Notwithstanding the malign influence of certain aspects of police culture in many police organizations, the moral courage of individual police officers can enable them to resist encroachments on the exercise of their autonomy. The image of a pervasive, monolithic, and dominant attitude and action determining culture is only ever partly true. Moreover, there is a range of responses to the malevolent aspects of police culture, including reducing the opportunities for corruption and introducing an elaborate system of detection and deterrence. As discussed above, such responses constitute part of the overall integrity system. However, they are not sufficient.
For as argued above, reliance on detection and deterrence alone bypasses the issue of moral responsibility which lies at the heart of corruption. In the last analysis the only force strong enough to resist corruption is the moral sense—the motivating belief in doing what is right and avoiding doing what is wrong. If most police officers do not for the most part have a motivating belief in avoiding doing what is illegal or otherwise immoral, no system of detection and deterrence, no matter how extensive and elaborate, can possibly suffice to control corruption.
Again, as earlier argued, the motivating belief among police officers in doing what is right can be reinforced by ensuring a just system of rewards and penalties within the police organization itself and reinforced by ensuring an appropriate system of command and control. Moreover, the belief in doing what is right can be reinforced by ensuring that ethical issues in police work, including the ethical ends of policing itself, are matters of ongoing discussion and reflection in training programs and the like.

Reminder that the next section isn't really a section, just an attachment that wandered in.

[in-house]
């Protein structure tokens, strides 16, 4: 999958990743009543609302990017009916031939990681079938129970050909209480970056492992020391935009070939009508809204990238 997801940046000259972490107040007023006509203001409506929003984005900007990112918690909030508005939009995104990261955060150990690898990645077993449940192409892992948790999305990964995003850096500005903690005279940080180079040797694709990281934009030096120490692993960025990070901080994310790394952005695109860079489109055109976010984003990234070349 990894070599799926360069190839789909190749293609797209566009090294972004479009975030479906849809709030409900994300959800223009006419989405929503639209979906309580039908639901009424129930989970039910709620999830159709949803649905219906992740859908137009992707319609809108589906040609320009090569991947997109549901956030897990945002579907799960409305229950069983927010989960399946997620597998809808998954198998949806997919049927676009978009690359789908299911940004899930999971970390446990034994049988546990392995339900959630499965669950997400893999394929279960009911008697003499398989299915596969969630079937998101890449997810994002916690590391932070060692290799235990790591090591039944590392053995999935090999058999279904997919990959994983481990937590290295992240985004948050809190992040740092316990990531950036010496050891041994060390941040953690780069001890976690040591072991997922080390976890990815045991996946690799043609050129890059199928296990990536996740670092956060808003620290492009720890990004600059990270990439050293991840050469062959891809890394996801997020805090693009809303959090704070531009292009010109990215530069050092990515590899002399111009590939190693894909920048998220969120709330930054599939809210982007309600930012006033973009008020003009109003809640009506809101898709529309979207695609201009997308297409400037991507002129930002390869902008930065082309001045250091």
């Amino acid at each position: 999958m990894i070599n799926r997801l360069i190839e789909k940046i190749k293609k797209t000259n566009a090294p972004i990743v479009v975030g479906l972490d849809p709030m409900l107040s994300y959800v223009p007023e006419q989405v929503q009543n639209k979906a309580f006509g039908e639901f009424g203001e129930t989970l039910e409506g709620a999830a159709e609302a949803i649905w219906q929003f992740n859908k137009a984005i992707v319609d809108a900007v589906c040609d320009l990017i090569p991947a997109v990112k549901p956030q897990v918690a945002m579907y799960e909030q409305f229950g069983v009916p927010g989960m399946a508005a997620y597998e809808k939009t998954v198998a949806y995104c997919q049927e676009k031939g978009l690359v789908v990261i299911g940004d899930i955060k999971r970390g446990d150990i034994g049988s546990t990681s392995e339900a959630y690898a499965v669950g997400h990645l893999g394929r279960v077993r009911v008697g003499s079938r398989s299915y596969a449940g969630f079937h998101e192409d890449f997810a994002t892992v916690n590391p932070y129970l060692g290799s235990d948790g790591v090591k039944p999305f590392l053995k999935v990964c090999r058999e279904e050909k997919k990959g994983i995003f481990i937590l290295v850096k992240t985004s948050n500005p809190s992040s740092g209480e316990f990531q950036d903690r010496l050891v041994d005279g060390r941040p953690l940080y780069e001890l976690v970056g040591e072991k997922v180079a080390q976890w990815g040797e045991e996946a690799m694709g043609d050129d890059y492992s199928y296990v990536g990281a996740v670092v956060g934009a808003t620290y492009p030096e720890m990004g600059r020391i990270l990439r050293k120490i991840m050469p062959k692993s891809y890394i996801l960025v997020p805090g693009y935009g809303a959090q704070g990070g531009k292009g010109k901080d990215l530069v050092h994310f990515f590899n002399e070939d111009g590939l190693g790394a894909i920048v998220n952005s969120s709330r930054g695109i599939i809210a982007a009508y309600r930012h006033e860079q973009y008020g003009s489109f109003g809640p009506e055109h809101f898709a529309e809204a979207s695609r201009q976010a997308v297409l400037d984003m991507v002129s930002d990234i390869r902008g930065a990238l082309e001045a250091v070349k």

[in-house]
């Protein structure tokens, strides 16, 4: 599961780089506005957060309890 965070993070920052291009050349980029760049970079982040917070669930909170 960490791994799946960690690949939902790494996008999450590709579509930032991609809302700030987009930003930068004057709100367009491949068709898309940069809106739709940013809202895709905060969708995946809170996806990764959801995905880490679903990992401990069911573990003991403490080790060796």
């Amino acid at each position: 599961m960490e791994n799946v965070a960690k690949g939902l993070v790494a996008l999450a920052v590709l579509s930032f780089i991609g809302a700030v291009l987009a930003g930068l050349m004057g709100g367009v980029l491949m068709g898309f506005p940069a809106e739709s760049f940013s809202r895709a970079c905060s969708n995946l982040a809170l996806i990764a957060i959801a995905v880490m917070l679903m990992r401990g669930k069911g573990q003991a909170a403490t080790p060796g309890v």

The belief in doing what is right can be reinforced by utilizing the intrinsically collective nature of policing, and, in particular, by stressing that police officers are collectively responsible for controlling corruption. The collective effort to ensure that the fundamental ends of policing are pursued will contribute to their internalization by police officers. More important, such a collective effort will ensure that police officers identify with those ends so that self-respect, as well as the respect of others, depends on the pursuit of those ends and on opposition to corruption. This amounts to a change in police culture, but not one that is at the expense of loyalty per se or of the commitment to cooperation and assistance to fellow officers that underpins it.
Of course, it is one thing to provide a coherent account of what police culture ought to be, and quite another to change it and, specifically, to break down the “blue wall of silence” and bring about a culture that is intolerant of corruption and encourages professional reporting of corruption. However, the provision of such a coherent normative account is a necessary first step, and designing the various elements of an integrity system—including reduction of opportunities, accountability mechanisms, ethics education programs—is an important second step.
An important aspect of the process of developing a culture that is intolerant of corruption involves rationality, as opposed to morality or legality. I suggest that developing such a culture presupposes that the conditions exist under which it is rational for individual police officers to report their corrupt colleagues, and not simply deemed to be legally or morally obligatory for them to do so. It is this issue that I explore in the final section with particular reference to the relationship between professional reporting and internal affairs investigations.
-  Earlier versions of the material in this section appeared in Miller et al. (2006: Chap. 9), Miller andBlackler (2005: Chap. 5), Miller (1998, 2010).